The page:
President Clinton, ever aware of his need to appear hawkish on defense, has proposed a $267 billion Pentagon budget that reverses a 15-year downward trend in military spending. But his plan is nowhere near enough to please Capitol Hill's real hawks.
Calls for funding far in excess of Mr. Clinton's figures are mounting. They call for skepticism. As alarms about "readiness" and "hollow forces" are sounded, the effect, too often, is to obscure an issue of great importance to all Americans.
A strong national defense should be among the most bipartisan of issues. Differences arise (1) over how much spending is enough, and (2) over just what the threat is and how to prepare for it. The first point of contention is less important than the second - though it gets by far the most ink and sound bites.
One such bite is that America's military spending far exceeds that of all potential foes combined. But there are reasons for this. Significant threats, and responsibilities, exist. A quick look at some of these clarifies point 2 above:
*Regional crises that call for quick, and often extended, responses. Billions are being spent each year on peacekeeping tasks in Bosnia, and Kosovo looms as a second commitment in the Balkans. Other commitments keep US troops in the Persian Gulf and in Korea. Such undertakings are integral to America's role as a guarantor of peace in the world. They often demand quick movement of forces, a need that should guide the Pentagon's choice of new equipment.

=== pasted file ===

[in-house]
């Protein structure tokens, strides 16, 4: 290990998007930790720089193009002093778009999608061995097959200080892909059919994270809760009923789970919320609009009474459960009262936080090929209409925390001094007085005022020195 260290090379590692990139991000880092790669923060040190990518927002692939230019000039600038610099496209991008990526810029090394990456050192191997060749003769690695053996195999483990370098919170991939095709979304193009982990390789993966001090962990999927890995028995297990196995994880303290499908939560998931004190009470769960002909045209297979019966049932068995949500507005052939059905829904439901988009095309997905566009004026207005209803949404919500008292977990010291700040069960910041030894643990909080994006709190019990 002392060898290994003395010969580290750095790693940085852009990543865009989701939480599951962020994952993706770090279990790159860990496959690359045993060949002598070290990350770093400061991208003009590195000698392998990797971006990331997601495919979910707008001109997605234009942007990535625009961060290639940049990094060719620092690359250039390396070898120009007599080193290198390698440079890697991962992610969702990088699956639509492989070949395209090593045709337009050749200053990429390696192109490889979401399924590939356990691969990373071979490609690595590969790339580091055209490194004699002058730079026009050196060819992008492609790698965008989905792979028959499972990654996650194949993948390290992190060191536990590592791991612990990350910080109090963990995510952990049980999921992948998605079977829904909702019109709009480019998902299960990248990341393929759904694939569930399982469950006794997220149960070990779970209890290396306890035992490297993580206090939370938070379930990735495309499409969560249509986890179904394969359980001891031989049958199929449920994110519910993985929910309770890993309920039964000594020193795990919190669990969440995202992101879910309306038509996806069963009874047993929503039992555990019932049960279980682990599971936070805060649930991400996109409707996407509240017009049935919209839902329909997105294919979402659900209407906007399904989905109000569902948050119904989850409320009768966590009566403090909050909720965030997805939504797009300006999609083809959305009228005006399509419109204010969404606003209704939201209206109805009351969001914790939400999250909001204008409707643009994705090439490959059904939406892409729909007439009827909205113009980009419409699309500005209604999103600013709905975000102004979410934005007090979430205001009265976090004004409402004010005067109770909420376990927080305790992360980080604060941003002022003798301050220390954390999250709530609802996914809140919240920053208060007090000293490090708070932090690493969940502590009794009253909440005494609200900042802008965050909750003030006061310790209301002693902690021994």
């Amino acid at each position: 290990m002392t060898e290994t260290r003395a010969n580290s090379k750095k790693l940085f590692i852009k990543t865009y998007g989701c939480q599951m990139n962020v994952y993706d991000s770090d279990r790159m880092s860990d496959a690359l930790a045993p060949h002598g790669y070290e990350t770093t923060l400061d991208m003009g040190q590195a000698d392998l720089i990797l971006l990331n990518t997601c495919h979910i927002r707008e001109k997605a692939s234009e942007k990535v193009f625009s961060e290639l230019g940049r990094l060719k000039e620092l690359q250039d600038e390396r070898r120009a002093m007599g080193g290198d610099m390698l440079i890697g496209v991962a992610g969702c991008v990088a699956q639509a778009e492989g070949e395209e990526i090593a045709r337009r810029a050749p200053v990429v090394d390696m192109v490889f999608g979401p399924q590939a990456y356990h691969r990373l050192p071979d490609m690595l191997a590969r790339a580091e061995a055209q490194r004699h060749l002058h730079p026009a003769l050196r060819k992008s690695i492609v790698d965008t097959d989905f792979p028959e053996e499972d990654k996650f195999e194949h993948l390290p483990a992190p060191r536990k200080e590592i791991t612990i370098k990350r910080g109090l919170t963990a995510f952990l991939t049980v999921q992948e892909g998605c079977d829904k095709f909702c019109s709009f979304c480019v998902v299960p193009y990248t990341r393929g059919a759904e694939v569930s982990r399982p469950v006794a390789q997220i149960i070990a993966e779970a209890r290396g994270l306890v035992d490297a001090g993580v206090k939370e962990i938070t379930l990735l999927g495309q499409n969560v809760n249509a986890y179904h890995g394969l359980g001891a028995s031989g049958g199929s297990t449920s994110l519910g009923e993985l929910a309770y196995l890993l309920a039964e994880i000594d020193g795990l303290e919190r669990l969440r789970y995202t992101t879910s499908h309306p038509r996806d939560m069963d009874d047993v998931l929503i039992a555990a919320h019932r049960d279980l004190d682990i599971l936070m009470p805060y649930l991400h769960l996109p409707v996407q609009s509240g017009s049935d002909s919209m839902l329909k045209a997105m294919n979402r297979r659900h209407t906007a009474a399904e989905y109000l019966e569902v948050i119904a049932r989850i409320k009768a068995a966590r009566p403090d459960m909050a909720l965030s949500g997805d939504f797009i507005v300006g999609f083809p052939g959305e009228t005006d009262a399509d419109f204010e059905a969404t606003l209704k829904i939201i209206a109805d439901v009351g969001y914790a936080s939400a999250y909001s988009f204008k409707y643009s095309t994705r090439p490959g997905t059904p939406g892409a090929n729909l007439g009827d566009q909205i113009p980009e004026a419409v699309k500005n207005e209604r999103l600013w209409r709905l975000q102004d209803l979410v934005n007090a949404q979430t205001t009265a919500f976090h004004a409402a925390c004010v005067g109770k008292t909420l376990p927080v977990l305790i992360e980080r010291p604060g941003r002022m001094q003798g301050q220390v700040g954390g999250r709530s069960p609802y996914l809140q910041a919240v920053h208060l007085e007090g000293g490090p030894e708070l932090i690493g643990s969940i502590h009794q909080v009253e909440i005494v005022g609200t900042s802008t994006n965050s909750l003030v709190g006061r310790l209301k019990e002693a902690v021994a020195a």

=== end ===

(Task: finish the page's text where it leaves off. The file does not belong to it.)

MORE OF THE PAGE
*Terrorist threats. Many analysts feel these pose greater danger than conventional military threats, including missile attack. How can US military forces counter potential chemical, biological, or even cyber-attacks by terrorists? Strategic thinking has to embrace this question, altering the way defense dollars are spent.
*Deteriorating readiness. This constitutes a threat from within. Equipment is deteriorating, spare parts are scarce, and morale and recruitment are suffering. The pay and benefits increases in the Clinton budget address the personnel facet of readiness; also, nearly $104 billion goes to operations and maintenance, covering the hardware needs.
But attending to readiness also requires wiser use of current funds. Millions, rather than billions, could go a long way toward shoring up key facilities from barracks to base infrastructure to food services - all important elements of morale. Trimming off pork-barrel projects - including such big-ticket items as unneeded purchases of more C-130 air transports and upgrades of the already vastly expensive B-2 bomber - would help fund readiness. Closing excess bases is another must that goes against the political grain.
The administration's proposals are ample to maintain a robust defense. More important than absolute numbers of dollars is the ongoing effort to mold a military that's strategically in tune with the post-cold-war world. The money should not get ahead of the strategic thinking.